Japan Health Ministry Withdraws its Recommendation for HPV Vaccines for Women/ Japan Times

Mika Matsufuji, second from right, and other members of the “Zenkoku Shikyukeigan Vaccine Higaisha Renrakukai” hold a news conference to explain possible side effects of a vaccination against cervical cancer in Tokyo on March 25. (Asahi Shimbun file photo)
Mika Matsufuji, second from right, and other members of the “Zenkoku Shikyukeigan Vaccine Higaisha Renrakukai” hold a news conference to explain possible side effects of a vaccination against cervical cancer in Tokyo on March 25. (Asahi Shimbun file photo)



The Japan Times refers to halting both Gardasil and Cervarix vaccines. In the US, attention has focused on neurological abnormalities.  In Japan, these have occurred, but the expert panel focused on 38 recipients who developed chronic pain syndromes. I have seen a large number of chronic pain disorders (usually associated with fatigue, cognitive and sometimes personality changes) occur following anthrax vaccinations, so it seems logical that other vaccines may cause similar disorders.  Note that Gardasil was approved by FDA under a “fast-track” designation, without definitive evidence of either safety or efficacy at the time of licensure, and many studies are still in process that were required by FDA to issue the license.

Note also that two years after giving its approval, FDA required Merck to add warnings to the Gardasil label for muscle pains, joint pains and fatigue.   


FDA’s MO is to warn in the label and continue to allow product sales without restriction, and continue to allow this and other vaccines to be promoted, and in some cases mandated, by federal and state authorities..           

The health ministry has issued a nationwide notice that cervical cancer vaccinations should no longer be recommended for girls aged 12 to 16 because several adverse reactions to the medicines have been reported.

“It is necessary to gather information immediately to accurately grasp how often (the side effects) are occurring,” said Mariko Momoi, who chairs the panel at the Health, Labor and Welfare Ministry that decided to suspend the recommendation. Momoi is vice president of the International University of Health and Welfare.

Cervical cancer vaccines are a recent addition to the regular vaccination list and were added after a revision to the Preventive Vaccination Law took effect in April…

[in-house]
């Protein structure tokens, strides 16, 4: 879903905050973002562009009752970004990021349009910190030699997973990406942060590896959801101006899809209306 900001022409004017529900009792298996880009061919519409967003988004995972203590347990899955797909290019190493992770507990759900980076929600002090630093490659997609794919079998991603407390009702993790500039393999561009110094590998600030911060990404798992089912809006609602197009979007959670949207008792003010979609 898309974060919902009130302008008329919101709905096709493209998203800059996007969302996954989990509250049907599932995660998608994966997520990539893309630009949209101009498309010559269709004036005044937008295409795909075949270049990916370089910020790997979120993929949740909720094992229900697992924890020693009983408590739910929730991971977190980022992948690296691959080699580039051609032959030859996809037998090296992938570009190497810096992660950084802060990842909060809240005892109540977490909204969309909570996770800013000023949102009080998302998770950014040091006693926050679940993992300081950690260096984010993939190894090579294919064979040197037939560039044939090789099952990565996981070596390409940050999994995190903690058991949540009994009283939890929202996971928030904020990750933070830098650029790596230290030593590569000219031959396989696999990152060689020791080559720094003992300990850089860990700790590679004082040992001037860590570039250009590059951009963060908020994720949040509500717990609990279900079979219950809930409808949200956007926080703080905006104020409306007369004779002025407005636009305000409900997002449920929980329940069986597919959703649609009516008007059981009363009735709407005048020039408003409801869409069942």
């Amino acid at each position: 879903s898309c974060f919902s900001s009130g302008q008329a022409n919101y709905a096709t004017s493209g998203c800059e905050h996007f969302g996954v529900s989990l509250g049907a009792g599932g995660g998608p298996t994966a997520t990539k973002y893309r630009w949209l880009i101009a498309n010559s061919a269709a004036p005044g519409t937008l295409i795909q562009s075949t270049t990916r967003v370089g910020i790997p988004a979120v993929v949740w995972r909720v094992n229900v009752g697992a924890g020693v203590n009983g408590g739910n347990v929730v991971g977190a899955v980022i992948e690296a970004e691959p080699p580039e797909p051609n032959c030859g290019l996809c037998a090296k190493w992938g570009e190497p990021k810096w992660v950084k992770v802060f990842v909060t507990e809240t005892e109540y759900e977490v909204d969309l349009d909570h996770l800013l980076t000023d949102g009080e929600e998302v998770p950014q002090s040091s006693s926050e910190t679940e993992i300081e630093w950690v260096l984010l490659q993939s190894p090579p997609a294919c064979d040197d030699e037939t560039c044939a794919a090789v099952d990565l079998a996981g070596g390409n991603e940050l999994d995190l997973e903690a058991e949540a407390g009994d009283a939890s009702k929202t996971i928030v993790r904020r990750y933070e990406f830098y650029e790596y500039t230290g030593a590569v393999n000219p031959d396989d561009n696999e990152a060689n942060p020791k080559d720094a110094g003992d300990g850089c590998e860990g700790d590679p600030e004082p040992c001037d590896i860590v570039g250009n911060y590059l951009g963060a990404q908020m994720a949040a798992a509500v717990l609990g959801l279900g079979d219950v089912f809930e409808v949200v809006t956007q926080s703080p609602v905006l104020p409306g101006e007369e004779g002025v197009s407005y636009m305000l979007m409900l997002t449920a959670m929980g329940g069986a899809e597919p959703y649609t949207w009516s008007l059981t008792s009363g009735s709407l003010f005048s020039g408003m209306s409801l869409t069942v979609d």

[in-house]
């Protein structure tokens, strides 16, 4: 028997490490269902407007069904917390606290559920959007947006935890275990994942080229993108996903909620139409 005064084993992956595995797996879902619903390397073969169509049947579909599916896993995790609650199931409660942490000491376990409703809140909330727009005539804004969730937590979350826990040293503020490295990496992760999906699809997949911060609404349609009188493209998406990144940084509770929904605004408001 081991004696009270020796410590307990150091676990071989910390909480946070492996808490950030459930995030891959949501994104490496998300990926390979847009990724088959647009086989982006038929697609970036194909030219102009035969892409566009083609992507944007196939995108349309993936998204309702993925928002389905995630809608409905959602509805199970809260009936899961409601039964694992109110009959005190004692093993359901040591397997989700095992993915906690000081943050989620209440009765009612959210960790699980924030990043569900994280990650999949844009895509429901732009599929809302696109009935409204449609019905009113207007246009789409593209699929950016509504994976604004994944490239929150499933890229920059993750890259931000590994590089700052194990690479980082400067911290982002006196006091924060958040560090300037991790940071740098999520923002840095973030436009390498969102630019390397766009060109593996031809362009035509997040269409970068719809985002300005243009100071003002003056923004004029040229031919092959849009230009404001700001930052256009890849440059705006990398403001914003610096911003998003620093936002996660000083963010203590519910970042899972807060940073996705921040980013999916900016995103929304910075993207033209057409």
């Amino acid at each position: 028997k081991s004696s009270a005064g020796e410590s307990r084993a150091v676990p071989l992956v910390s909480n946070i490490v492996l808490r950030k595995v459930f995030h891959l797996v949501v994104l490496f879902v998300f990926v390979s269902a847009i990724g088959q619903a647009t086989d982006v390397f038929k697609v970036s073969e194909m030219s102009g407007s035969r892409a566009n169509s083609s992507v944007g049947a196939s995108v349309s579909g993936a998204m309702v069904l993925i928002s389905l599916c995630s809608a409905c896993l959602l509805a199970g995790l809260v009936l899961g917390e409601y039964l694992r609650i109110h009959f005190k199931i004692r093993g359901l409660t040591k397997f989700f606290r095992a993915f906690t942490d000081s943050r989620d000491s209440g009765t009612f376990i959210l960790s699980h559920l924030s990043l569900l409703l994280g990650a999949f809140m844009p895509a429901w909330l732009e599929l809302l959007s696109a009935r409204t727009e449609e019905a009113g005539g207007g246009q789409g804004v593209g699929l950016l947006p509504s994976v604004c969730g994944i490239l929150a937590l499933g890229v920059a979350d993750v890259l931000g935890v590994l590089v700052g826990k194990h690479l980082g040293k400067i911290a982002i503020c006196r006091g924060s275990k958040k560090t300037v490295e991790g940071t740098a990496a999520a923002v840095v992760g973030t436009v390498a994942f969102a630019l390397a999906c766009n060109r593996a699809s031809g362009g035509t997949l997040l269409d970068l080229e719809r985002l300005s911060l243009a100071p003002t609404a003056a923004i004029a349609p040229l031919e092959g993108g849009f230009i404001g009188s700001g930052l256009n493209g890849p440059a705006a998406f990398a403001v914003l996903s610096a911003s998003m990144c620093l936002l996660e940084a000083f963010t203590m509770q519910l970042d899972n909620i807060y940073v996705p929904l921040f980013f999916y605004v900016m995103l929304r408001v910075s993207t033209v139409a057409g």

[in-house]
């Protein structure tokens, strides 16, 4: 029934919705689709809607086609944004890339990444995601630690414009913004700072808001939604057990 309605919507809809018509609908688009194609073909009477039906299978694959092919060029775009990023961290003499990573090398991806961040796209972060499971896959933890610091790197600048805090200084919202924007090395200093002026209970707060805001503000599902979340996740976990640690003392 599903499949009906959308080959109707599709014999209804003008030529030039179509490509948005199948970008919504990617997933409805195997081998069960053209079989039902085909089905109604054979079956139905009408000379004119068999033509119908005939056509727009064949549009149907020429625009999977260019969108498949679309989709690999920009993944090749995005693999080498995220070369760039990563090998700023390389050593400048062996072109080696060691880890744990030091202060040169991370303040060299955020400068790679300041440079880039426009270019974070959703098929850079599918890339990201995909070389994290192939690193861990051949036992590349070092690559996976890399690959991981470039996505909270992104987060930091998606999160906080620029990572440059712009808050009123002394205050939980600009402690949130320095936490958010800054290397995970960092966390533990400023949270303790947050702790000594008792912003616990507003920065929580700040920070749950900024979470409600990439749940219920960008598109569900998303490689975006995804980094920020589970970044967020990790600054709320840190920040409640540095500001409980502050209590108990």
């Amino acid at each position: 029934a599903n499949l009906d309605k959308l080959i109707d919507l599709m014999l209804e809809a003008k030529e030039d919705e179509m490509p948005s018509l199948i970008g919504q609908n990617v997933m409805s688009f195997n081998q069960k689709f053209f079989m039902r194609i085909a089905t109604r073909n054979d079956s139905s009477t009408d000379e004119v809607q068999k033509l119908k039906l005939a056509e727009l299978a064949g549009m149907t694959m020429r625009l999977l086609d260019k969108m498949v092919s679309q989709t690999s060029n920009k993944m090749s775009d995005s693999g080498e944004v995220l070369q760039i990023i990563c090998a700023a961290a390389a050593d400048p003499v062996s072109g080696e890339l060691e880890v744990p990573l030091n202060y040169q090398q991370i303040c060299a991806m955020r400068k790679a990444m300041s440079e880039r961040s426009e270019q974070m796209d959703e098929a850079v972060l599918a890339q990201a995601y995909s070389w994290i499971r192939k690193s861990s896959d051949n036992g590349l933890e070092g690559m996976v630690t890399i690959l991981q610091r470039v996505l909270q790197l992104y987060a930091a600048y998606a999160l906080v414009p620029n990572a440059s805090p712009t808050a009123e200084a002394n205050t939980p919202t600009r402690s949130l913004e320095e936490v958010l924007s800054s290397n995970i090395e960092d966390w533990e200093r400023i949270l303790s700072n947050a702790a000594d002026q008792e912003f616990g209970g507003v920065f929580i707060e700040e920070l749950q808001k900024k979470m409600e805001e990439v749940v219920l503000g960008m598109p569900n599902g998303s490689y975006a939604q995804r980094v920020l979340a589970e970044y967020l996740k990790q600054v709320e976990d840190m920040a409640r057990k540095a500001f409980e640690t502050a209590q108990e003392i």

Mika Matsufuji, 46, who represents an association of cervical cancer vaccination victims’ parents, said the health panel’s decision was a “big step forward.” Her daughter, who was vaccinated with Cervarix in 2011, lost the ability to walk and is now in a wheelchair, she said.

The group is calling for the vaccinations to be halted.

The panel said there was a strong possibility that severe prolonged pain was caused by some of the vaccinations. It concluded that active recommendation of cervical cancer vaccinations should thus be halted until a more complete picture of their side effects can be attained.

The ministry said this is the second time it has suspended a recommendation related to the regular vaccine program since problems cropped up with the Japanese encephalitis vaccine in 2005…



According to the Japanese newspaper Asahi Shimbun,

The health ministry decided June 14 to withdraw its recommendation for a vaccination to protect girls against cervical cancer after hundreds complained about possible side effects, including long-term pain and numbness.

The Ministry of Health, Labor and Welfare is not suspending the use of the vaccination, but it has instructed local governments not to promote the use of the medicine while studies are conducted on the matter…

The government’s subsidy program for vaccination against cervical cancer started in 2010. The vaccination became regularly used in April this year under revisions to the Preventive Vaccination Law.

 Those subject to the vaccination range from six-graders of elementary schools to first-year students of senior high schools.

So far, an estimated 3.28 million people have received the vaccination. However, 1,968 cases of possible side effects, including body pain, have been reported.

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